I had what might have been a symptom last month.
It happened the night I created a Pinterest account. Pinterest is not inherently scary. At least it shouldn’t be. It’s just one more thing. One more place where there are a lot of eyeballs — which of course I want directed at my stuff. One more place where I have to make new friends. One more place where I don’t really know how to act or what to say.
I woke up that morning after signing up with Pinterest (and creating my first board) with my heart beating faster than usual. This is silly, I thought. If Pinterest is going to stress you out, I counseled my Inner Type A, just don’t do it. No, no, said the ambitious one, this is where the women are, your target audience, you have to have a presence here. The voices battled and prattled on.
I put both feet on the floor next to my bed before I picked up my phone. I had vowed not to be one of those people who check their phone before they get out of bed. I would not get addicted to Twitter. I would make sure I was sitting up, with my feet out of bed before I slid one thumb to the Twitter, FB or email apps on my phone.
But I started to wonder that morning if I was getting a little out of control with the social media. A racing heart triggered by Pinterest doesn’t sound normal. Could Social Media Anxiety Disorder (or Social Media Anxiety Syndrome) be the next illness we create?
I took the two obvious steps for anyone with a medical question: I went to Google and I asked my friends.
On Google I found:
1) A booklet that makes light of SMAD
2) The blog Internet Evolution writes a bit tongue-in-cheek about SNAD (Social Networking Anxiety Disorder – we’ll have to agree on a common name at some point)
3) This guy breaks social media disorders into several categories.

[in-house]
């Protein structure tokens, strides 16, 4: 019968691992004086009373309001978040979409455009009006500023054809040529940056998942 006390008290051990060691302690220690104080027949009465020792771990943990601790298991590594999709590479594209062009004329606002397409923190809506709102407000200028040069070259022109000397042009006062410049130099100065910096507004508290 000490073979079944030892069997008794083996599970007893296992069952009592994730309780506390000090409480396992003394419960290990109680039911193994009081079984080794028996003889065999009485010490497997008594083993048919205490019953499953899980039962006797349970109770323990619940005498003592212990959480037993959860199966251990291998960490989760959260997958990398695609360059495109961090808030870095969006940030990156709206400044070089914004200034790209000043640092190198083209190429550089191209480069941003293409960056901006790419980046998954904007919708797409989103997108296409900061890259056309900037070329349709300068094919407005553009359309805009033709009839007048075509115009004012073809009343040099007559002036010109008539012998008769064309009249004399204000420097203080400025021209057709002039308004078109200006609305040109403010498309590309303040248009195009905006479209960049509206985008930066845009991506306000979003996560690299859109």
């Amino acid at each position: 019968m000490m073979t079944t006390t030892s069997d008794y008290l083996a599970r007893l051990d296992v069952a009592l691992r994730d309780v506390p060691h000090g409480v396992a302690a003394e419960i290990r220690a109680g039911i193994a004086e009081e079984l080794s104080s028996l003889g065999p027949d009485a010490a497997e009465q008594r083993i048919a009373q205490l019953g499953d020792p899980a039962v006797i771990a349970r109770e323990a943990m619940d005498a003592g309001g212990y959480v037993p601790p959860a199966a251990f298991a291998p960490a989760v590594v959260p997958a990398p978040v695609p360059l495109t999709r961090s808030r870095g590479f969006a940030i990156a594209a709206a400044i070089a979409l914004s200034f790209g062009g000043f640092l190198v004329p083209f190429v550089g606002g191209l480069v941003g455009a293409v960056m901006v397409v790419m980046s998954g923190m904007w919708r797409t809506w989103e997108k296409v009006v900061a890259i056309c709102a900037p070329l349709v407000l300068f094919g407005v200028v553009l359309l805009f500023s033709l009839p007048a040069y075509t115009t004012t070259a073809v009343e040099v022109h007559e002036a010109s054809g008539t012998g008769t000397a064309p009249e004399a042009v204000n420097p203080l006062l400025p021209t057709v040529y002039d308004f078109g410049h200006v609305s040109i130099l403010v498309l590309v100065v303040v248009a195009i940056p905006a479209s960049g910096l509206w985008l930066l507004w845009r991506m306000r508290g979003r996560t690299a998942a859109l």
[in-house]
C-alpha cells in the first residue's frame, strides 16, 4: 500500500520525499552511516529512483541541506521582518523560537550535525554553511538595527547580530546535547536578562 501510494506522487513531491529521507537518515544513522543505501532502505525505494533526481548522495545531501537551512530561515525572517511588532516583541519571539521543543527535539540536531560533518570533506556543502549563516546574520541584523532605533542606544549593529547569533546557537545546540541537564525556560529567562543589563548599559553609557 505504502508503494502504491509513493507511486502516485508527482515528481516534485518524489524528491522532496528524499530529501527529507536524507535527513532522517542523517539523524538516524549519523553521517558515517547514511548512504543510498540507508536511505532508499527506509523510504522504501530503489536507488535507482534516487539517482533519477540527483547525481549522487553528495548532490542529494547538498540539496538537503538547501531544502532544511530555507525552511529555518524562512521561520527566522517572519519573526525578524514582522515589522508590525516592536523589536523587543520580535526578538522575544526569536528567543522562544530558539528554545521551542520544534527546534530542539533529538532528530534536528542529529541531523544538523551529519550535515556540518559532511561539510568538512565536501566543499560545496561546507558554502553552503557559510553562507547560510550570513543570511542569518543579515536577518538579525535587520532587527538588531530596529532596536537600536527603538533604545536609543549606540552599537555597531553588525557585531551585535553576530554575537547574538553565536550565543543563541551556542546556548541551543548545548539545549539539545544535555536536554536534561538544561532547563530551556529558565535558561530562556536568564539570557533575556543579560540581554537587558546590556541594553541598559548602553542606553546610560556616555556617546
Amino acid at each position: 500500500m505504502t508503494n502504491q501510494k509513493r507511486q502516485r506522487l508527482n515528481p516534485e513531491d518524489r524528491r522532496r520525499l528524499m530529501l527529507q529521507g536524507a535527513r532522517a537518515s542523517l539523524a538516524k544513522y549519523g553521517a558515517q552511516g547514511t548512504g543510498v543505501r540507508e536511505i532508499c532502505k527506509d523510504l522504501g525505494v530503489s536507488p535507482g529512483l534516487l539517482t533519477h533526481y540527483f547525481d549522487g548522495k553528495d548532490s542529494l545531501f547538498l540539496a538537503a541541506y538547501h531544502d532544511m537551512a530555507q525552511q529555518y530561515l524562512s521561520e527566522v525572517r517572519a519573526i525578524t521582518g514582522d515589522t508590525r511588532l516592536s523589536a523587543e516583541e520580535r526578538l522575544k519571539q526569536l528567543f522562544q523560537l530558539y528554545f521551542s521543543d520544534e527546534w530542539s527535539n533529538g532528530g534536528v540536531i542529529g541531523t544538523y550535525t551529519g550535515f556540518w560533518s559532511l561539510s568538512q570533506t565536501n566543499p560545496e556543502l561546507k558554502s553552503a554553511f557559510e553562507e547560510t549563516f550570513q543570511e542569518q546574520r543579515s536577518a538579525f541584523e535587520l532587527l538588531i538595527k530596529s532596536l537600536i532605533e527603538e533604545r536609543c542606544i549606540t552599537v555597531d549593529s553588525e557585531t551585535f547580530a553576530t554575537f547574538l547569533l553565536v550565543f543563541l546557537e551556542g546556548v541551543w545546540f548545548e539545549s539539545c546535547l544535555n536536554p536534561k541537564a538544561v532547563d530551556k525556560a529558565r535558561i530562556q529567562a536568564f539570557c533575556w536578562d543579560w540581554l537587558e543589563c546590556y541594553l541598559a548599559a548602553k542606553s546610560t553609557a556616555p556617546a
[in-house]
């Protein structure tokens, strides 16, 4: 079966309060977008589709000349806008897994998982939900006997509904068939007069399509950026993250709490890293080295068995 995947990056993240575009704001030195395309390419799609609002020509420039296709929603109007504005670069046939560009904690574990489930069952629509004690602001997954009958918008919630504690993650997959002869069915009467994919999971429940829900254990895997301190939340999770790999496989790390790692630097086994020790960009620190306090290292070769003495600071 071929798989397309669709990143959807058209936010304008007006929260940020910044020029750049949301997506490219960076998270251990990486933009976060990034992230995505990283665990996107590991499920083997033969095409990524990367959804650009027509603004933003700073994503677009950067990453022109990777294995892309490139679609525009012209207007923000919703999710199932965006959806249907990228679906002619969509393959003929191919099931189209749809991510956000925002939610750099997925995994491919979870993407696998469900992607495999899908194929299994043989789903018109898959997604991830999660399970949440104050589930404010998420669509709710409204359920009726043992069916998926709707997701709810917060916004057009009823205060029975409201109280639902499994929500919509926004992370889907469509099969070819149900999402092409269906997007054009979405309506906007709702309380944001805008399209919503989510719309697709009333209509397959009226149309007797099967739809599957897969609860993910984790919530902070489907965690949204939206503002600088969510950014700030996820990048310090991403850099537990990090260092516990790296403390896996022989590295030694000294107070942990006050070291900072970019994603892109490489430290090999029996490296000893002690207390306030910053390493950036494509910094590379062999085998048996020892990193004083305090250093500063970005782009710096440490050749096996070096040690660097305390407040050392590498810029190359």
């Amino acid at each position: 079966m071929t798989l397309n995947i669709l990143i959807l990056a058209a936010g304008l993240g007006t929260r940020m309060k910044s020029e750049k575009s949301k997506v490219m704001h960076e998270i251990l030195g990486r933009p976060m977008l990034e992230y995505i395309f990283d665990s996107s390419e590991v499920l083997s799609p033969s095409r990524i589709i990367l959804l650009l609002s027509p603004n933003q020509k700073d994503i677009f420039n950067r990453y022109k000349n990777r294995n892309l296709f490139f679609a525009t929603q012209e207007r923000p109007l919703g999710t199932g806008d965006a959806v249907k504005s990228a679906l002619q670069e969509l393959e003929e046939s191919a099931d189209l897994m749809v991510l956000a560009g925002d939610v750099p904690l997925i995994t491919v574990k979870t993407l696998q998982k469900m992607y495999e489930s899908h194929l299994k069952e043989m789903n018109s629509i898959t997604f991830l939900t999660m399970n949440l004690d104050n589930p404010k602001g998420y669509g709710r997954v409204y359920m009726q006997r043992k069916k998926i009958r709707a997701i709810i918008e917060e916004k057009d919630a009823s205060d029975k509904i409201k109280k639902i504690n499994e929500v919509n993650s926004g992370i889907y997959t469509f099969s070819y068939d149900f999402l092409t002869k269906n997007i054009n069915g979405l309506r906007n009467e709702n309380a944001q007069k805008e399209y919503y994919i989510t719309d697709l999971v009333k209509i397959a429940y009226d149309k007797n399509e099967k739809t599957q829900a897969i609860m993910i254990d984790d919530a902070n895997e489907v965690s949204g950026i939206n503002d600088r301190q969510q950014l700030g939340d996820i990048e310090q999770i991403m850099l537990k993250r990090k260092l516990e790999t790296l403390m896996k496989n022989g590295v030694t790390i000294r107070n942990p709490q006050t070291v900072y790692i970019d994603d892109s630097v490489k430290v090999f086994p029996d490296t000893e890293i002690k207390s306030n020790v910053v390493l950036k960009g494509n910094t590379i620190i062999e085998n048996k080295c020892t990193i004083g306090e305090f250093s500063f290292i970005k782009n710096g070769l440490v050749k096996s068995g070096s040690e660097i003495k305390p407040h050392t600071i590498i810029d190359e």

3) Internet addiction is so well established that some parents (in Korea) send their kids to boot camps to break the obsession.
From my friends I heard a big stew of responses. Lots of people, myself included, love these sites, but social media triggers some level of anxiety for many of us:
1) A bubbly young woman says she gets depressed after five minutes on Facebook. The intimacy feels forced, fake and pretentious.
2) A reporter with a stack of awards next to her name feels inadequate anytime she’s on Twitter and hates the pressure she feels to be witty or wise.
3) A man with a good job and a happy family says he’s back in junior high, once again a wallflower on Twitter and Facebook, waiting for someone to invite him in.
4) A teenager admits she cries sometimes on the days when no one accepts her FB friend requests.
5) A woman who was maligned online now checks FB and Pinterest obsessively to find out what people are saying about her.
6) A colleague who is supposed to be writing a book yells at herself for not making progress because she gets stuck on Twitter.
Finally, I called an expert.
Stefan Hofmann directs the Social Anxiety Program at Boston University’s Center for Anxiety and Related Disorders. He says pressure to read and respond on Facebook and Twitter is the main source of stress for older people who use the sites. For younger people the stress comes from increased peer pressure as friends share personal information online.
Hofmann does not see this anxiety as a clinical condition, yet, but he wouldn’t be surprised if it turned into one. He points to a half dozen journals launched in the last four of five years where researchers are looking at the effects of computers and cyberspace on human behavior. (Hofmann has an article, “Why do People Use Facebook?” published last summer in the journal, Personality and Individual Differences).
Some of you reading this will say…well for crying out loud, just shut the damn Twitter (or whatever) off. That’s fine if you don’t have a boss who’s telling you to use it or a career that depends on building your online brand. For those of you who are suffering, we may find an app that will fix your symptoms (thanks @sree for the tip).
And, I imagine Pharma will come to the rescue, if, one day, doctors conclude there is such a thing as SMAD.